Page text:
Search Results for: asteroid

covid-19 as vaccination for tomorrow. Part 2.

Picking up from the previous LOTRW post: Okay, Bill, where does the covid-19-as-vaccine concept come in? Convince me. Start close. Covid-19 is proving deadly. But it’s a mere “cowpox” compared with other more serious disease threats that have concerned public health officials … Continue reading

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Surviving the Plastocene.

Megatherium – the giant sloth – failed to survive the Pleistocene. Can we do a better job navigating the Plastocene? The bar might seem low – but the stakes are high, and, fact is, only time will tell. Some of … Continue reading

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Hurricane Harvey: The REAL world intrudes on the VIRTUAL one… and sharpens minds.

“Aslan is a lion- the Lion, the great Lion.” “Ooh” said Susan. “I’d thought he was a man. Is he-quite safe? I shall feel rather nervous about meeting a lion”…”Safe?” said Mr Beaver …”Who said anything about safe? ‘Course he … Continue reading

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E(arth)xit.

Stephen Hawking has been asking a proper question: How much time do we (humans) have here on Earth? His answer is uncertain, and in fact has been a moving target, but can be summed up like this: not much! (and … Continue reading

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Scientists and society: the social contract redux.

Some months ago, the folks at AGU were kind enough to invite me to write an opinion for Eos.org, reflecting on the social contract connecting scientists with the society we serve. The piece was posted Tuesday, having finally cleared a … Continue reading

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U.S. “policy for science” … and a (possibly) new “equation” to focus minds.

Science policy analysts usually distinguish between “science for policy” and “policy for science.” The former denotes a unique role of science in informing policy on all aspects of the national agenda – national security, foreign affairs, the economy, public health, … Continue reading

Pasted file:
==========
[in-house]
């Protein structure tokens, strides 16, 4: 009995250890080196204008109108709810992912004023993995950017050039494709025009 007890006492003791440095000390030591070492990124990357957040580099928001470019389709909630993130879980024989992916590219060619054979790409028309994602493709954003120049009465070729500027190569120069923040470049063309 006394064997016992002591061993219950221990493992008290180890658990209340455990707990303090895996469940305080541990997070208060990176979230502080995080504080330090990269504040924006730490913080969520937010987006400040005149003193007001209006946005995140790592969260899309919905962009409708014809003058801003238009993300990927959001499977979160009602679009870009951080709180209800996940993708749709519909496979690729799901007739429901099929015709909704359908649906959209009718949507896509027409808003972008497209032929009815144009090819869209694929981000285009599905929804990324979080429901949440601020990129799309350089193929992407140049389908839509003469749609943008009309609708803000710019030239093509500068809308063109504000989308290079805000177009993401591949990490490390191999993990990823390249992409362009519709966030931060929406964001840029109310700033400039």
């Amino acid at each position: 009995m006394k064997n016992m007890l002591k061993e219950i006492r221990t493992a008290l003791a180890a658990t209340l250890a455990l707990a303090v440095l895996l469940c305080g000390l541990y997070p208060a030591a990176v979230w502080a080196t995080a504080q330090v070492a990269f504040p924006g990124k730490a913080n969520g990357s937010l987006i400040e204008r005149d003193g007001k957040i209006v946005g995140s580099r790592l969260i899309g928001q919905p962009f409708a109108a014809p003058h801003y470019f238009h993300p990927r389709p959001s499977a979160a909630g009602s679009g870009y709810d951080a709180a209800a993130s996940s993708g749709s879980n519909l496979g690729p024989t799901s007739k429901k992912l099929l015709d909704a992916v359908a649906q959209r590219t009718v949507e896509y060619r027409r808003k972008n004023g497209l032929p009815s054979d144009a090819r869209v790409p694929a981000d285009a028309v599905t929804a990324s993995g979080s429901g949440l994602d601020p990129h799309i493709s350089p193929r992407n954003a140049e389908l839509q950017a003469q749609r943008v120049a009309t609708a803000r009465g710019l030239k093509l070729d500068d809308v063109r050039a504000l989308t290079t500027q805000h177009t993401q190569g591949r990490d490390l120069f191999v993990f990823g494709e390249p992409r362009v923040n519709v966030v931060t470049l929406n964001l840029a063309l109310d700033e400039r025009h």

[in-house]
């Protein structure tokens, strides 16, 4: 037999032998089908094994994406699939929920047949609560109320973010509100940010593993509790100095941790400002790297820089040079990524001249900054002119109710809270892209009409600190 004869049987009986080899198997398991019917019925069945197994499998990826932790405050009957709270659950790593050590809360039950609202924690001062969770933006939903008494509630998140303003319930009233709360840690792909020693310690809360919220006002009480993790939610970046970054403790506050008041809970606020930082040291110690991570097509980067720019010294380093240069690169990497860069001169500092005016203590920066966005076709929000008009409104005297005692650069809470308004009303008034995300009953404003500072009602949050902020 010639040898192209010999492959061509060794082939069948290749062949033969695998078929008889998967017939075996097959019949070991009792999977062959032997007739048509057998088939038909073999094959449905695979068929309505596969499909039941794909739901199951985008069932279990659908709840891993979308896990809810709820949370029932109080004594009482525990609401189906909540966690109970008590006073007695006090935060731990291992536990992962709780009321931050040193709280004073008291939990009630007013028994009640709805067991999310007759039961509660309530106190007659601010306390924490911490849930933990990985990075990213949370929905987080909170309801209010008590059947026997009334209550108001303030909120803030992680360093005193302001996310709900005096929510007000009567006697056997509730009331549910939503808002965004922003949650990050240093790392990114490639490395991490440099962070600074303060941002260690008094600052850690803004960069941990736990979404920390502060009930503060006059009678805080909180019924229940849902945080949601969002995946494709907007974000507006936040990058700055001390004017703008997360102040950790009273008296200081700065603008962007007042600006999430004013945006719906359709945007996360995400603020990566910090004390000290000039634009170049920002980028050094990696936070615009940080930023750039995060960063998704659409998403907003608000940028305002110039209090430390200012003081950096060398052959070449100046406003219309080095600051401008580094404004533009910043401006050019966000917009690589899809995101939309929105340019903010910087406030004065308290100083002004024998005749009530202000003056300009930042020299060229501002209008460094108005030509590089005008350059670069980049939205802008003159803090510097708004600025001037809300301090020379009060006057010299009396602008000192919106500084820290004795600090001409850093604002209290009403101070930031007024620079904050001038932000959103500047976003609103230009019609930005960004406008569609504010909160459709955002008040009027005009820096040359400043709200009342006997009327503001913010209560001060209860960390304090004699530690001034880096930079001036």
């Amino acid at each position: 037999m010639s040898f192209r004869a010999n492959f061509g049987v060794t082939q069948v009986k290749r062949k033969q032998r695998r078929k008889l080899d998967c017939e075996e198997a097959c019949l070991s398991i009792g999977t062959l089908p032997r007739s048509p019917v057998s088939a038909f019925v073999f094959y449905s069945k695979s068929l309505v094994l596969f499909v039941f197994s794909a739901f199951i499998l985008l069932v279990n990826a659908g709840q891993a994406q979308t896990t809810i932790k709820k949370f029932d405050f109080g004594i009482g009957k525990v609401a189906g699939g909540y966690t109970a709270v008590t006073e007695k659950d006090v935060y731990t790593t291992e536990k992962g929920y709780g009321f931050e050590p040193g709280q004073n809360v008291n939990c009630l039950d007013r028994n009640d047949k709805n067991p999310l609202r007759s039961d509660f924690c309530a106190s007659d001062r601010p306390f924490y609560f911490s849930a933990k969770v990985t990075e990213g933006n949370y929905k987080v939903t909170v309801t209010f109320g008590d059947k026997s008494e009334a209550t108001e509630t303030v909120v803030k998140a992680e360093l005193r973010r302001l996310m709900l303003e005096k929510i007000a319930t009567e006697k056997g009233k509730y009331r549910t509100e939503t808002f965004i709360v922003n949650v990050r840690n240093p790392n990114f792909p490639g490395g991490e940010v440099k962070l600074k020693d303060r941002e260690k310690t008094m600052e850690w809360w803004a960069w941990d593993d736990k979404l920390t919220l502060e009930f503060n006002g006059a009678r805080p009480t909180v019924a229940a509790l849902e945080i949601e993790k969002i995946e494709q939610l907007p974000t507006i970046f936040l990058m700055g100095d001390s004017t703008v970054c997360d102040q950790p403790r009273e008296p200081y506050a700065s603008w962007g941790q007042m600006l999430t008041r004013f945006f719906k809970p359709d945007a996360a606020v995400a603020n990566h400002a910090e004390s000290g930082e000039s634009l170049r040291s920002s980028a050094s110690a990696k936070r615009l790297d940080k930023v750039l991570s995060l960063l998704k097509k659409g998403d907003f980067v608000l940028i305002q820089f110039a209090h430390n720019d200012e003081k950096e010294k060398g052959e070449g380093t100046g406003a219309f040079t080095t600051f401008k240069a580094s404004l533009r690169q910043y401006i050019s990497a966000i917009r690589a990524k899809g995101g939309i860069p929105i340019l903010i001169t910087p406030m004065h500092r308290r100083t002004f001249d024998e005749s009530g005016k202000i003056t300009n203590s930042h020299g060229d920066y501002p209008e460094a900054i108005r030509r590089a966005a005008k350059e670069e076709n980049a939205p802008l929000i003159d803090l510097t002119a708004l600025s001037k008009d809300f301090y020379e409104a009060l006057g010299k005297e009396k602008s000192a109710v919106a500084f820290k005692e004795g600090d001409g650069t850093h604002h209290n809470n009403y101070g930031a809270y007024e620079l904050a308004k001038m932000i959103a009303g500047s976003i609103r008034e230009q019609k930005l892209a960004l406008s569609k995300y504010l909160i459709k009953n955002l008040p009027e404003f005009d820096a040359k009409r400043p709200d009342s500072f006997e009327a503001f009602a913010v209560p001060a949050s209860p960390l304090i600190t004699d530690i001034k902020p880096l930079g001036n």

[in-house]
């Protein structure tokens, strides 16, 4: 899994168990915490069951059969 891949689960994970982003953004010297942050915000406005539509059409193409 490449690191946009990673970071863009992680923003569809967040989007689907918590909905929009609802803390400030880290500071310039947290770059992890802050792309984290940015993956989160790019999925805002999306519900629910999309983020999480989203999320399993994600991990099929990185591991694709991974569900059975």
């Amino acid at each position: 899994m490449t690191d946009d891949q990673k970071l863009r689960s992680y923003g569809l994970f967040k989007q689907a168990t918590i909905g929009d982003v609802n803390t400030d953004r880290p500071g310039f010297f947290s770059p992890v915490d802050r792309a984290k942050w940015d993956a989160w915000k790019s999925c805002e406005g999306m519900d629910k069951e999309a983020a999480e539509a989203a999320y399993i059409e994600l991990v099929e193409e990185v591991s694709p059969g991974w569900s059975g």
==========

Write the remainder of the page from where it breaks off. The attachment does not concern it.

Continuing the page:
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A(nother) NOAA astronaut

George Leopold contributed this post: Among the eight members of NASA’s 2013 Astronaut Candidate Class announced this week is Christina M. Hammock, currently station chief at NOAA’s American Samoa Observatory. This year’s astronaut class (four women, four men) is dominated … Continue reading

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The outlook for reducing losses from natural hazards

The other day a colleague was in my office and as part of the conversation she and I did a quick walkthrough of a powerpoint presentation I’d given about a decade ago on natural hazards. As part of that presentation … Continue reading

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Further reflections on the Sequestration landfall

In a Friday conversation, a colleague shared that the previous post failed to capture the true cost of Sequestration’s landfall: “There are many difficulties working in government…the agencies, and the Cabinet Departments, just like big organizations in the private sector, … Continue reading

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Seven (Black) Swans a-swimming…

This and every Christmas, our attention eventually turns to our true love, and his/her gift of seven-swans-a-swimming (along with six geese-a-laying, five gold rings, four calling birds, and all that other kit). Here are seven Black Swans that figure in … Continue reading

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